Buoyed by rising sales and stronger earnings, global distiller Diageo plc (NYSE:DEO) announced in July that it would be buying back $2.6 billion worth of stock. Coming as it does after a $1.5 billion stock repurchase in the current fiscal year, the new authorization amounts to a big return of capital to shareholders.

But investors seem less than thrilled with both the company's earnings report (covering the fiscal 2018 year ending on June 30) and the buyback plan, as Diageo's stock has fallen 8% since the announcement, and remains off 5% year to date. So let's see if the distiller's new lower price point is a reason to buy.

Man in suit raising a glass of whisky.

Image source: Getty Images.

It's the world's leading spirits distributor

Regardless of category, Diageo owns some of the most distinctive brands, with top-shelf billing in markets around the globe. Johnnie Walker is the No. 1 Scotch whisky in the world, Smirnoff is the world's top-selling premium vodka, Captain Morgan is the second-best-selling rum worldwide, and Baileys is the world's leading liqueur. 

But Diageo makes most of its money selling Scotch whisky, primarily under the Johnnie Walker label, which represents 25% of its near $16 billion in annual net sales. And while Scotch enjoyed a 2% gain in organic net sales in fiscal 2018, it was tequila and gin that helped fuel growth, rising 35% and 17%, respectively, though starting from much smaller bases. Together, the two only account for around 7% of total sales. No other spirits category saw double-digit increases.

It wants to buy the good stuff

The key to Diageo's success has more to do with the premium trend fully underway in alcohol than the kind of spirits being sold. When it comes to variety, the distiller wants to ensure it only has top-shelf offerings.

Diageo was recently said to be interested in dumping about $1 billion worth of brands from its portfolio because they didn't fit into the premium and super-premium categories it wants to focus on. Among these brands are Seagram's VO, Myers's rum, Goldschlager, and Popov vodka, all of which can be considered value brands. Data from Nielsen shows high-end spirits now account for 55% of total industry spirits volume and 62% of dollar sales, with ultra-premium spirits growing the fastest.

And over the past few years, Diageo has acquired some of the top spirits, such as Ciroc vodka, DeLeon tequila, and, more recently, actor George Clooney's Casamigos tequila, which it paid $1 billion for.

Johnnie Walker scotch whisky bottles on white background.

Image source: Diageo.

It dominates the most important markets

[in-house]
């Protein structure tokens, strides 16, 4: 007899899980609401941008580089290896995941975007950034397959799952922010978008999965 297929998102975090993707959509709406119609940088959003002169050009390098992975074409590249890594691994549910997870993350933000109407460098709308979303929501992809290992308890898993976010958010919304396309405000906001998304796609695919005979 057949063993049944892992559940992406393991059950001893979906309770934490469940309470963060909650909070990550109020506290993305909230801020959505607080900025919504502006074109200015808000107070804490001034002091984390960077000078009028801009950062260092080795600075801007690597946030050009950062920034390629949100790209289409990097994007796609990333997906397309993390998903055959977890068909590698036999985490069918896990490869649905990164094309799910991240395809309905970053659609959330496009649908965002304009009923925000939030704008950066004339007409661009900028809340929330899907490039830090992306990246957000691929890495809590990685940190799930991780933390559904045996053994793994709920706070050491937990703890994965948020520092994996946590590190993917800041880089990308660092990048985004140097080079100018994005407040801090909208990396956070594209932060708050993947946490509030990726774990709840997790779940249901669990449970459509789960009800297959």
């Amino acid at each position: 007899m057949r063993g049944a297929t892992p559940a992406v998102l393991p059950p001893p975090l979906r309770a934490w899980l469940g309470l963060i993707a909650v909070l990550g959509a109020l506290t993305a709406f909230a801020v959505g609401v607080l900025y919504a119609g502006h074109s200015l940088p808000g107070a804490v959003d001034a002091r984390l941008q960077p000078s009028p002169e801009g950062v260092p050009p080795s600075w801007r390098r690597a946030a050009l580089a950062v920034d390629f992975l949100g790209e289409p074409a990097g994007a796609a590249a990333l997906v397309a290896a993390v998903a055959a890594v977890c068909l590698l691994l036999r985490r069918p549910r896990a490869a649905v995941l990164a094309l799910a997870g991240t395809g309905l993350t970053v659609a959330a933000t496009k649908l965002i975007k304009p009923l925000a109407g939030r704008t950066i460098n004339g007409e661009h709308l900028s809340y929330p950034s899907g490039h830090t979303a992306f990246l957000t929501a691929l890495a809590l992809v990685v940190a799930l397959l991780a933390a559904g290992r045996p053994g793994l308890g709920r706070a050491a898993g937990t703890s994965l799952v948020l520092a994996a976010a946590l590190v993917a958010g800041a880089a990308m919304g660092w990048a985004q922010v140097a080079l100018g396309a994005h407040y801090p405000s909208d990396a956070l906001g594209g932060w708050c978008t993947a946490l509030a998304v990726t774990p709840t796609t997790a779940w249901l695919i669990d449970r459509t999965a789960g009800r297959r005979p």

What many might find surprising is that India is the world's largest whisky market at roughly 1.5 billion liters annually, or about half the world's consumption. Through its ownership of United Spirits, Diageo has a 40% share of the Indian market by volume. A large, youthful population and a growing middle class give Diageo the potential to tap into the premium trend of foreign brands in this important market.

In the U.S., the world's biggest spirits market overall, Diageo delivered net sales growth of 4% in fiscal 2018, enjoying growth across all categories except vodka. The white spirit has been troubled for several years, but the browns continue their inexorable rise.

The Distilled Spirits Council says revenue for high-end premium bourbon and Tennessee whiskey was up 46% last year in the U.S., while super-premium revenue rose 148% for distillers.

Its valuation is compelling

At 25 times trailing earnings and 18 times next year's estimates, Diageo trades at a discount to rival Brown-Forman, which owns the Jack Daniel's brand, though it does trade above Constellation Brands, which owns Svedka vodka and Black Velvet Canadian whisky. But Constellation has delved deeply into the beer market, and much of its growth has been predicated on its acquisition of the Corona brand.

It's probable Diageo will also follow Constellation into what may become the newest trend for distillers: cannabis-infused beverages. Constellation has invested heavily in the space, and others are maneuvering for position, too, so it likely won't be long before Diageo stakes its claim.

Diageo remains the leading distiller, with opportunities in some of the world's biggest markets to capitalize on the premium-brand trend. Diageo also pays a dividend that yields a healthy 3% annually, so the beverage giant would be worth the price even if it was trading at a premium to other spirits companies. But as it trades at a discount, Diageo is definitely a buy.

Rich Duprey has no position in any of the stocks mentioned. The Motley Fool recommends Diageo. The Motley Fool has a disclosure policy.